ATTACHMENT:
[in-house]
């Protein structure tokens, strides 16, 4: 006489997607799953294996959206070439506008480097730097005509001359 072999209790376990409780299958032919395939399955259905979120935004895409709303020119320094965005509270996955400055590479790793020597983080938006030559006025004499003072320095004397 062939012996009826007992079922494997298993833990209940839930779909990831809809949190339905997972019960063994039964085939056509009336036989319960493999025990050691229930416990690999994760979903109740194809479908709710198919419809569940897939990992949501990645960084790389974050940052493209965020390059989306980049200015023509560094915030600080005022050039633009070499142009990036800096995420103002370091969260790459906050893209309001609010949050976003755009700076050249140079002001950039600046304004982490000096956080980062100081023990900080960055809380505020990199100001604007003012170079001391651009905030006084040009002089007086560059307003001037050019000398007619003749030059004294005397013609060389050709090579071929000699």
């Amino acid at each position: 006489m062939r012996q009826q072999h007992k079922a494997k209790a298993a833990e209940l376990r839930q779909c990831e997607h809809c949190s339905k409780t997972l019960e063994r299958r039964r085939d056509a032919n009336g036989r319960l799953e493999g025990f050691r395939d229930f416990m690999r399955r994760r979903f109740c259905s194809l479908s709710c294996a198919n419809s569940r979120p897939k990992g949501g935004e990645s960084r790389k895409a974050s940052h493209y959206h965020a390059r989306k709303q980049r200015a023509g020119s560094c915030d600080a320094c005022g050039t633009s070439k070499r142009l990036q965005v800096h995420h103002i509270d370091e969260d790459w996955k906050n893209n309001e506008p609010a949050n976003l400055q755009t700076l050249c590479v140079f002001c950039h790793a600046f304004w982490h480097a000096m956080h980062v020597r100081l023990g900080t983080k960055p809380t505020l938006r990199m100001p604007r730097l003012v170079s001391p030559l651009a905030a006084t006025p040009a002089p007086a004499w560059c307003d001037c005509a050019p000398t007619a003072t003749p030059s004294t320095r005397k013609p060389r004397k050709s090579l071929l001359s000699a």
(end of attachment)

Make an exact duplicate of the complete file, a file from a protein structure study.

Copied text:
[in-house]
């Protein structure tokens, strides 16, 4: 006489997607799953294996959206070439506008480097730097005509001359 072999209790376990409780299958032919395939399955259905979120935004895409709303020119320094965005509270996955400055590479790793020597983080938006030559006025004499003072320095004397 062939012996009826007992079922494997298993833990209940839930779909990831809809949190339905997972019960063994039964085939056509009336036989319960493999025990050691229930416990690999994760979903109740194809479908709710198919419809569940897939990992949501990645960084790389974050940052493209965020390059989306980049200015023509560094915030600080005022050039633009070499142009990036800096995420103002370091969260790459906050893209309001609010949050976003755009700076050249140079002001950039600046304004982490000096956080980062100081023990900080960055809380505020990199100001604007003012170079001391651009905030006084040009002089007086560059307003001037050019000398007619003749030059004294005397013609060389050709090579071929000699």
């Amino acid at each position: 006489m062939r012996q009826q072999h007992k079922a494997k209790a298993a833990e209940l376990r839930q779909c990831e997607h809809c949190s339905k409780t997972l019960e063994r299958r039964r085939d056509a032919n009336g036989r319960l799953e493999g025990f050691r395939d229930f416990m690999r399955r994760r979903f109740c259905s194809l479908s709710c294996a198919n419809s569940r979120p897939k990992g949501g935004e990645s960084r790389k895409a974050s940052h493209y959206h965020a390059r989306k709303q980049r200015a023509g020119s560094c915030d600080a320094c005022g050039t633009s070439k070499r142009l990036q965005v800096h995420h103002i509270d370091e969260d790459w996955k906050n893209n309001e506008p609010a949050n976003l400055q755009t700076l050249c590479v140079f002001c950039h790793a600046f304004w982490h480097a000096m956080h980062v020597r100081l023990g900080t983080k960055p809380t505020l938006r990199m100001p604007r730097l003012v170079s001391p030559l651009a905030a006084t006025p040009a002089p007086a004499w560059c307003d001037c005509a050019p000398t007619a003072t003749p030059s004294t320095r005397k013609p060389r004397k050709s090579l071929l001359s000699a």